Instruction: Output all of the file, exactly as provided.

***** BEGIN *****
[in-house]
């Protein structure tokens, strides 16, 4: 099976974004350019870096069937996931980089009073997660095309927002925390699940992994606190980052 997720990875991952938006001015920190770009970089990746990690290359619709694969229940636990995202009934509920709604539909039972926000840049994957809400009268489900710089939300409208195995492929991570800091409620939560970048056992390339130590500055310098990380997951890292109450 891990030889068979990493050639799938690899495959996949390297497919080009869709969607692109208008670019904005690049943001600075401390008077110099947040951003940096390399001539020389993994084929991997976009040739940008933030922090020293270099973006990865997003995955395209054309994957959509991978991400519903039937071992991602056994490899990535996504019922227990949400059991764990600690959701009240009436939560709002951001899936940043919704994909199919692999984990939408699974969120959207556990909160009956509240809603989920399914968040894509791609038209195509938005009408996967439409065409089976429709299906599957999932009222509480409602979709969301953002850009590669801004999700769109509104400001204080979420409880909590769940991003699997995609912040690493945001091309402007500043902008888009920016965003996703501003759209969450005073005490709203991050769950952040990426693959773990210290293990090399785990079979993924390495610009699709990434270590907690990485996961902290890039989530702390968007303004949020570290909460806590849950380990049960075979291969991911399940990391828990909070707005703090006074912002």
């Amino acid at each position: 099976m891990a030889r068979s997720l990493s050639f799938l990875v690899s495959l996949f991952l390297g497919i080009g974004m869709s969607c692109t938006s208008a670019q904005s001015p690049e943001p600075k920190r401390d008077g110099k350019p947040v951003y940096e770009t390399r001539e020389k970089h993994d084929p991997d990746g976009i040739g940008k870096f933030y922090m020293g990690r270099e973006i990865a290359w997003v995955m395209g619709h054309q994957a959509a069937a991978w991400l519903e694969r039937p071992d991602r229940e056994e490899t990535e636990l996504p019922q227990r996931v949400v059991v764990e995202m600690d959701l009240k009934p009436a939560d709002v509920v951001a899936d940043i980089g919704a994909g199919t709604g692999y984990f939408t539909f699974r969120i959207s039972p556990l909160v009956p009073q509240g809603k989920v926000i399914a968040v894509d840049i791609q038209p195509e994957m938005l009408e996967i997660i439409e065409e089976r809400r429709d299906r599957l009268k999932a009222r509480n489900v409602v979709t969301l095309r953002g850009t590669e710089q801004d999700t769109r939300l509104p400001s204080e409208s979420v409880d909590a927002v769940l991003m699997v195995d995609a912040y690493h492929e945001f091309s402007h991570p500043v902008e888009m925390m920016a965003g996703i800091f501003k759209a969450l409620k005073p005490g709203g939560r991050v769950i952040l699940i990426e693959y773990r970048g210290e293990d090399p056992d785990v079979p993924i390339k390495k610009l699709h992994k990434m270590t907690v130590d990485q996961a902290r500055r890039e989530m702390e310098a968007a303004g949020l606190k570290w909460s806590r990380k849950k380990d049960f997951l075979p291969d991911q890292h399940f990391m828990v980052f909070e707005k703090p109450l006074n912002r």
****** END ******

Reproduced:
[in-house]
């Protein structure tokens, strides 16, 4: 099976974004350019870096069937996931980089009073997660095309927002925390699940992994606190980052 997720990875991952938006001015920190770009970089990746990690290359619709694969229940636990995202009934509920709604539909039972926000840049994957809400009268489900710089939300409208195995492929991570800091409620939560970048056992390339130590500055310098990380997951890292109450 891990030889068979990493050639799938690899495959996949390297497919080009869709969607692109208008670019904005690049943001600075401390008077110099947040951003940096390399001539020389993994084929991997976009040739940008933030922090020293270099973006990865997003995955395209054309994957959509991978991400519903039937071992991602056994490899990535996504019922227990949400059991764990600690959701009240009436939560709002951001899936940043919704994909199919692999984990939408699974969120959207556990909160009956509240809603989920399914968040894509791609038209195509938005009408996967439409065409089976429709299906599957999932009222509480409602979709969301953002850009590669801004999700769109509104400001204080979420409880909590769940991003699997995609912040690493945001091309402007500043902008888009920016965003996703501003759209969450005073005490709203991050769950952040990426693959773990210290293990090399785990079979993924390495610009699709990434270590907690990485996961902290890039989530702390968007303004949020570290909460806590849950380990049960075979291969991911399940990391828990909070707005703090006074912002």
């Amino acid at each position: 099976m891990a030889r068979s997720l990493s050639f799938l990875v690899s495959l996949f991952l390297g497919i080009g974004m869709s969607c692109t938006s208008a670019q904005s001015p690049e943001p600075k920190r401390d008077g110099k350019p947040v951003y940096e770009t390399r001539e020389k970089h993994d084929p991997d990746g976009i040739g940008k870096f933030y922090m020293g990690r270099e973006i990865a290359w997003v995955m395209g619709h054309q994957a959509a069937a991978w991400l519903e694969r039937p071992d991602r229940e056994e490899t990535e636990l996504p019922q227990r996931v949400v059991v764990e995202m600690d959701l009240k009934p009436a939560d709002v509920v951001a899936d940043i980089g919704a994909g199919t709604g692999y984990f939408t539909f699974r969120i959207s039972p556990l909160v009956p009073q509240g809603k989920v926000i399914a968040v894509d840049i791609q038209p195509e994957m938005l009408e996967i997660i439409e065409e089976r809400r429709d299906r599957l009268k999932a009222r509480n489900v409602v979709t969301l095309r953002g850009t590669e710089q801004d999700t769109r939300l509104p400001s204080e409208s979420v409880d909590a927002v769940l991003m699997v195995d995609a912040y690493h492929e945001f091309s402007h991570p500043v902008e888009m925390m920016a965003g996703i800091f501003k759209a969450l409620k005073p005490g709203g939560r991050v769950i952040l699940i990426e693959y773990r970048g210290e293990d090399p056992d785990v079979p993924i390339k390495k610009l699709h992994k990434m270590t907690v130590d990485q996961a902290r500055r890039e989530m702390e310098a968007a303004g949020l606190k570290w909460s806590r990380k849950k380990d049960f997951l075979p291969d991911q890292h399940f990391m828990v980052f909070e707005k703090p109450l006074n912002r």